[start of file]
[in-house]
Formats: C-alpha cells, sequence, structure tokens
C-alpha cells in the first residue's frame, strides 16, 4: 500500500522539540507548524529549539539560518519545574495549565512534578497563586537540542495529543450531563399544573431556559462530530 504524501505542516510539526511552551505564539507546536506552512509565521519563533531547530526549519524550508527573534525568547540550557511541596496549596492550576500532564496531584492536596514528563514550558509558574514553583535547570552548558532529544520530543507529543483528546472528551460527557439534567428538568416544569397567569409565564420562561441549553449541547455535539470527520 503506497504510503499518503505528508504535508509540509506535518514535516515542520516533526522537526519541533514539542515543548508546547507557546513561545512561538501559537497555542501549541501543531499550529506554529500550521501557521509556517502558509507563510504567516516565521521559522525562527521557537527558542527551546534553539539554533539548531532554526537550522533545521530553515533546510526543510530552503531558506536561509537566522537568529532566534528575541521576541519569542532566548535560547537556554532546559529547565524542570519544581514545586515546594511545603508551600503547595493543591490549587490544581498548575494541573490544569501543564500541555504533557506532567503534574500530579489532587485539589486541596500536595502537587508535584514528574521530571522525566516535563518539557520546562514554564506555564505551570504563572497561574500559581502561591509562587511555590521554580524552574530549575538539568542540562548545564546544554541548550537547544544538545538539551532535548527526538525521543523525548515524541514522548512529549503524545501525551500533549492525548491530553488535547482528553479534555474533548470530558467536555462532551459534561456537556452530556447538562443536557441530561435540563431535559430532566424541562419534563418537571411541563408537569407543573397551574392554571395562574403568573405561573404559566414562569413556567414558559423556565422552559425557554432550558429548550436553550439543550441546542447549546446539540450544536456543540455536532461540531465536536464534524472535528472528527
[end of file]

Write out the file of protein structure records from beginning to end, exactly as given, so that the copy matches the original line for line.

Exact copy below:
[in-house]
Formats: C-alpha cells, sequence, structure tokens
C-alpha cells in the first residue's frame, strides 16, 4: 500500500522539540507548524529549539539560518519545574495549565512534578497563586537540542495529543450531563399544573431556559462530530 504524501505542516510539526511552551505564539507546536506552512509565521519563533531547530526549519524550508527573534525568547540550557511541596496549596492550576500532564496531584492536596514528563514550558509558574514553583535547570552548558532529544520530543507529543483528546472528551460527557439534567428538568416544569397567569409565564420562561441549553449541547455535539470527520 503506497504510503499518503505528508504535508509540509506535518514535516515542520516533526522537526519541533514539542515543548508546547507557546513561545512561538501559537497555542501549541501543531499550529506554529500550521501557521509556517502558509507563510504567516516565521521559522525562527521557537527558542527551546534553539539554533539548531532554526537550522533545521530553515533546510526543510530552503531558506536561509537566522537568529532566534528575541521576541519569542532566548535560547537556554532546559529547565524542570519544581514545586515546594511545603508551600503547595493543591490549587490544581498548575494541573490544569501543564500541555504533557506532567503534574500530579489532587485539589486541596500536595502537587508535584514528574521530571522525566516535563518539557520546562514554564506555564505551570504563572497561574500559581502561591509562587511555590521554580524552574530549575538539568542540562548545564546544554541548550537547544544538545538539551532535548527526538525521543523525548515524541514522548512529549503524545501525551500533549492525548491530553488535547482528553479534555474533548470530558467536555462532551459534561456537556452530556447538562443536557441530561435540563431535559430532566424541562419534563418537571411541563408537569407543573397551574392554571395562574403568573405561573404559566414562569413556567414558559423556565422552559425557554432550558429548550436553550439543550441546542447549546446539540450544536456543540455536532461540531465536536464534524472535528472528527